It was dark and raining Monday night (Nov. 18) when a man wearing dark clothes crossed against the light on Fraser Highway at the intersection with the Langley Bypass.
A driver making a left-hand turn didn’t see the pedestrian in time to stop and knocked him down.
Ambulance paramedics didn’t find any serious injuries and the man declined an offer of transport to hospital.
It was one of three such incidents reported in the Lower Mainland and Fraser Valley that night.
Langley RCMP are reminding residents that November is a risky time of year for pedestrians, who need to be aware of the potential hazards.
Just because you are in the right, doesn’t mean you are safe, cautioned the head of the Langley RCMP traffic section, Sgt. Matthew LaBelle.
“The crosswalk is not a cone or wall of safety,” LaBelle observed.
“Pedestrians need to be reminded that they have a role in assuring their own safety,” he advised.
Sgt. LaBelle said “common sense” precautions can help prevent accidents, such as walking facing traffic and wearing reflective clothing or attaching reflectors.
READ ALSO: Tags boost pedestrian safety in Langley
ICBC has mounted a pedestrian safety campaign with police and TransLink to urge pedestrians and drivers to stay safe as crashes with pedestrians spike at this time of year.
ICBC stats show Langley averages 85 pedestrian-related accidents a year.
According to the insurance agency, the number of pedestrians injured in crashes from October to January nearly doubles as the weather changes and daylight hours decrease
Lindsay Matthews, ICBC’s Vice-President of Public Affairs and Driver Licensing said the risk is highest late in the day.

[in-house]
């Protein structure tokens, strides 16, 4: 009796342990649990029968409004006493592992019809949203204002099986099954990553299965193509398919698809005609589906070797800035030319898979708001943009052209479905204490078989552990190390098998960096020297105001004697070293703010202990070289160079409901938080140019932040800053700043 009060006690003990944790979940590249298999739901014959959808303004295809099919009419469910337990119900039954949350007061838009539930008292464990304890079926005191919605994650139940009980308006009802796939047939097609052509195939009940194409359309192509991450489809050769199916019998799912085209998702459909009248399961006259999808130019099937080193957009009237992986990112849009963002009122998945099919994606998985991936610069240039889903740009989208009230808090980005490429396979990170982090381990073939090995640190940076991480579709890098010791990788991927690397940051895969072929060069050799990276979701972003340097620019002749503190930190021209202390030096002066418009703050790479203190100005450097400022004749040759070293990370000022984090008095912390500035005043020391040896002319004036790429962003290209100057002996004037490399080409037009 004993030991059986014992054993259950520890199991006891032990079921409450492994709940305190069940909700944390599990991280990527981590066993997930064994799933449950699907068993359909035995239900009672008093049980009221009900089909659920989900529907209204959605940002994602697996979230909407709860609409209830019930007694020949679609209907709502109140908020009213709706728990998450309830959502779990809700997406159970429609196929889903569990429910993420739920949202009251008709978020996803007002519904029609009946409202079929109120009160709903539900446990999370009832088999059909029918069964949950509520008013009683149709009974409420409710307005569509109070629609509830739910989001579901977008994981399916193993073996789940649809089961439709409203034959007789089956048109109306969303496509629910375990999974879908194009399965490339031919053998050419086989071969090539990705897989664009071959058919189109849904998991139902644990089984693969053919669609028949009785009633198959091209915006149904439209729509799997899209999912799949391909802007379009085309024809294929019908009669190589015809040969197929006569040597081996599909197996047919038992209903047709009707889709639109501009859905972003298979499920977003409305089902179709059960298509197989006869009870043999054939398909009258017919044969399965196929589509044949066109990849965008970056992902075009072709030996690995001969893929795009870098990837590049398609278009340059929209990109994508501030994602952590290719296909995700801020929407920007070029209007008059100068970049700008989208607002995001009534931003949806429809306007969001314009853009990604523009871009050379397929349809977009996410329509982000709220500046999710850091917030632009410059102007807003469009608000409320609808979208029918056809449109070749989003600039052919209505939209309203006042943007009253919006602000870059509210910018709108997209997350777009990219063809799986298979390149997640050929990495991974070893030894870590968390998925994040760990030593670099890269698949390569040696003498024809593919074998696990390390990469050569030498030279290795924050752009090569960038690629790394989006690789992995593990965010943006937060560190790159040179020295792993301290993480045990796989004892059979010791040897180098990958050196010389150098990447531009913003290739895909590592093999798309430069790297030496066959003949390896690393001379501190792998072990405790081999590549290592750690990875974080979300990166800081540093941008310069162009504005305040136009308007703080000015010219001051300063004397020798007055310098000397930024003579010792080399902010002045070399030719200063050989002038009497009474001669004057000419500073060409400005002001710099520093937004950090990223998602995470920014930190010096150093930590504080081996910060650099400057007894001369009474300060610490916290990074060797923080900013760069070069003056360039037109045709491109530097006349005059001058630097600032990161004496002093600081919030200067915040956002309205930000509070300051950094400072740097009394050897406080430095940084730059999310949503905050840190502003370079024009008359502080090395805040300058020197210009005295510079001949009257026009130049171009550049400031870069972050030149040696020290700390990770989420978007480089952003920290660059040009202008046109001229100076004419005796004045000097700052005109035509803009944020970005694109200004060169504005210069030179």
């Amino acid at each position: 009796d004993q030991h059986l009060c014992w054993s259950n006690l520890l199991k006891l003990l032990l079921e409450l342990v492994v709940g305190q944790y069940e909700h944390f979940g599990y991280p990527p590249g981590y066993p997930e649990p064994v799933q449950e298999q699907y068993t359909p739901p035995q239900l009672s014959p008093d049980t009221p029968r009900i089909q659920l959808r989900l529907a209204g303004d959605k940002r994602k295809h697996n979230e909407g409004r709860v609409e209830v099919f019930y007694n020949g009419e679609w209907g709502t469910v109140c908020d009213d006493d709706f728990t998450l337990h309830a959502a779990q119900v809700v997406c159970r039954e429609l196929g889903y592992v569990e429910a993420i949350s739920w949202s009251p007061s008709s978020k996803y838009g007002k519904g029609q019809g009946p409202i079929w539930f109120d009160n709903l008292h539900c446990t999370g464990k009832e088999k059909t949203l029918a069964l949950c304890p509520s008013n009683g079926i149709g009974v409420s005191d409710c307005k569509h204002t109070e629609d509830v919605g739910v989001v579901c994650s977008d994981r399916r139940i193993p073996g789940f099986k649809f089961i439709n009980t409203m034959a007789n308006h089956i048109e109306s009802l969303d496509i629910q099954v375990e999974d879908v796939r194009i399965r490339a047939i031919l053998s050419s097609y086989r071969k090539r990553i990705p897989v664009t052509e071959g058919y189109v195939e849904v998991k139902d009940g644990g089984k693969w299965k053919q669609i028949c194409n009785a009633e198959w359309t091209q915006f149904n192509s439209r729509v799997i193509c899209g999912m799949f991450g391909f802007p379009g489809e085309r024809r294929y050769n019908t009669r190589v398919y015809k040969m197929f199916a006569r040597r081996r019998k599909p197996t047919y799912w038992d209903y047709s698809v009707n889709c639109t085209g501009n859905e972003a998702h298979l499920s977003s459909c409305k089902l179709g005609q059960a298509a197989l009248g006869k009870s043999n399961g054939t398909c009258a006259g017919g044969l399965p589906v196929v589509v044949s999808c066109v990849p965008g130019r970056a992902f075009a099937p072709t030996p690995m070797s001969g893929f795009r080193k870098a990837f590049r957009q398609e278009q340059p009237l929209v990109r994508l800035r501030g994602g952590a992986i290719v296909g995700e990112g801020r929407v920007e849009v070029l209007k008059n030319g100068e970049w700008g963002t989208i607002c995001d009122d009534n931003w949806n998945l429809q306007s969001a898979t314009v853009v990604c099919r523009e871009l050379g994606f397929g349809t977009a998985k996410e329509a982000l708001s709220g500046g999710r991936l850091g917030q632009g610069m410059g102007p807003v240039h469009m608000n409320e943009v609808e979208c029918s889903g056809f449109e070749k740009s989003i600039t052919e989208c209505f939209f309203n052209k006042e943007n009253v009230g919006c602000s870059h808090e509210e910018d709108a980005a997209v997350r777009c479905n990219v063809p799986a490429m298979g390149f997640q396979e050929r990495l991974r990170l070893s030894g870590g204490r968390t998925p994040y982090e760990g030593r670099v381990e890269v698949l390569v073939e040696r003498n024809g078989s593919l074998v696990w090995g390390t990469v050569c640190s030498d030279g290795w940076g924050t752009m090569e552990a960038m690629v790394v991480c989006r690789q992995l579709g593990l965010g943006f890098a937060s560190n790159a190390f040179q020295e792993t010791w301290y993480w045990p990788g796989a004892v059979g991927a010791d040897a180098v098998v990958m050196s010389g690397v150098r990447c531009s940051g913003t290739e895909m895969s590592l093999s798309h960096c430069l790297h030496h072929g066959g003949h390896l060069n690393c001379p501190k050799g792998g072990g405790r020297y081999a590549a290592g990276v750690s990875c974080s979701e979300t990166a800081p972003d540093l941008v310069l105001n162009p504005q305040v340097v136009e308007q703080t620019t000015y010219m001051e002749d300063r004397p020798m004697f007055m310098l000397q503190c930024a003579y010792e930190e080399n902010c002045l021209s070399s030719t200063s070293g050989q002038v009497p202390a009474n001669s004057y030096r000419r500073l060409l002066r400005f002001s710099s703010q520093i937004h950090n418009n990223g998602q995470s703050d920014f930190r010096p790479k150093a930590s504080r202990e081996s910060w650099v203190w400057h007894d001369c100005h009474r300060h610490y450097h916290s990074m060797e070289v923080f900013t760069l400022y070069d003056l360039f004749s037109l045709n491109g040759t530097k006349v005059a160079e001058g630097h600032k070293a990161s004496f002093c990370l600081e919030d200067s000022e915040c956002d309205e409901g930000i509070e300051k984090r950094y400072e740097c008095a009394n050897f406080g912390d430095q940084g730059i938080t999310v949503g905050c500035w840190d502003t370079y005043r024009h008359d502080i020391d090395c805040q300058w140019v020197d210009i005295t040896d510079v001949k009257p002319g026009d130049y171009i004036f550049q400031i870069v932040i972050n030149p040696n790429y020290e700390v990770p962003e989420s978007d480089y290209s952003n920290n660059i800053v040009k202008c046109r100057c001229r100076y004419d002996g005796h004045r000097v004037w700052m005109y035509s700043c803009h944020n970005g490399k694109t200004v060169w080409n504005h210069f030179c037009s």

“Crashes with pedestrians are highest between 3 p.m. and 6 p.m. every day, when most of us are commuting home from school and work,” Matthews said.
In B.C., 1,200 pedestrians are injured in crashes between October and January and 670 pedestrians are injured between May and August.
Safety tips from the RCMP in B.C.
Wear bright colours or reflective clothing after dusk and before dawn
Even if you have the right of way, be sure to look before crossing
Make eye contact with drivers to ensure they know you are there
At controlled crosswalks, wait until drivers stop before crossing
If you use earbuds or headphones, make sure you can still hear surrounding noise
Slow down; roads will start to get slippery and stopping distances increase
Change those tires (If your tires aren’t suited to the weather you can be ticketed and you can be held liable in an accident)
Pay attention to all pedestrian signals-even if you have a green light to drive someone may be crossing a crosswalk at an intersection legally
Shoulder check; many cars with new technology warn of impending collisions, but nothing beats using your own eyes
Pay attention to all road signs; they warn of upcoming hidden intersections and crosswalks
Put down the phone, your call or text is not worth some one’s life